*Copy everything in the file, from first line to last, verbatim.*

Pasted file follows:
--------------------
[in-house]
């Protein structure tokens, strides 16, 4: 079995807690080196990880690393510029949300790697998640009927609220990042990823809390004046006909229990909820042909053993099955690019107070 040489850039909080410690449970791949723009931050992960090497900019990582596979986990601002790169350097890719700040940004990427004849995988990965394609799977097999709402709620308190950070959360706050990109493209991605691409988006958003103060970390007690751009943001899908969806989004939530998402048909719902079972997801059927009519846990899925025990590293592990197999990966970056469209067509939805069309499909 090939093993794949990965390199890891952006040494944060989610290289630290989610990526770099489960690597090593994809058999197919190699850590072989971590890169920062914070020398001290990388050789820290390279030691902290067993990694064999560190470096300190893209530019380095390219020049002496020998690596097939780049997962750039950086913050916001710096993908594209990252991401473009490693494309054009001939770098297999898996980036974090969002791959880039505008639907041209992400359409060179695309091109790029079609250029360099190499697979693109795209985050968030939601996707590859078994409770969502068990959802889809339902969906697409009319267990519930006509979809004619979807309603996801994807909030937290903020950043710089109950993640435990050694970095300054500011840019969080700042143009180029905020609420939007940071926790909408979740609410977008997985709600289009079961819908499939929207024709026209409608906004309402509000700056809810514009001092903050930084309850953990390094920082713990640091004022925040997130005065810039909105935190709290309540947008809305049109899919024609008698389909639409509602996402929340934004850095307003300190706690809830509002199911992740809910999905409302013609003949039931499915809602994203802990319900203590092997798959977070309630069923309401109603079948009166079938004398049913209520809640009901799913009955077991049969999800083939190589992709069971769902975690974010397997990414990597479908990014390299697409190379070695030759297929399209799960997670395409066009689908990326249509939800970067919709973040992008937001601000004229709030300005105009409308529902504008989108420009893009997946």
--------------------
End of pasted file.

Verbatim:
[in-house]
């Protein structure tokens, strides 16, 4: 079995807690080196990880690393510029949300790697998640009927609220990042990823809390004046006909229990909820042909053993099955690019107070 040489850039909080410690449970791949723009931050992960090497900019990582596979986990601002790169350097890719700040940004990427004849995988990965394609799977097999709402709620308190950070959360706050990109493209991605691409988006958003103060970390007690751009943001899908969806989004939530998402048909719902079972997801059927009519846990899925025990590293592990197999990966970056469209067509939805069309499909 090939093993794949990965390199890891952006040494944060989610290289630290989610990526770099489960690597090593994809058999197919190699850590072989971590890169920062914070020398001290990388050789820290390279030691902290067993990694064999560190470096300190893209530019380095390219020049002496020998690596097939780049997962750039950086913050916001710096993908594209990252991401473009490693494309054009001939770098297999898996980036974090969002791959880039505008639907041209992400359409060179695309091109790029079609250029360099190499697979693109795209985050968030939601996707590859078994409770969502068990959802889809339902969906697409009319267990519930006509979809004619979807309603996801994807909030937290903020950043710089109950993640435990050694970095300054500011840019969080700042143009180029905020609420939007940071926790909408979740609410977008997985709600289009079961819908499939929207024709026209409608906004309402509000700056809810514009001092903050930084309850953990390094920082713990640091004022925040997130005065810039909105935190709290309540947008809305049109899919024609008698389909639409509602996402929340934004850095307003300190706690809830509002199911992740809910999905409302013609003949039931499915809602994203802990319900203590092997798959977070309630069923309401109603079948009166079938004398049913209520809640009901799913009955077991049969999800083939190589992709069971769902975690974010397997990414990597479908990014390299697409190379070695030759297929399209799960997670395409066009689908990326249509939800970067919709973040992008937001601000004229709030300005105009409308529902504008989108420009893009997946």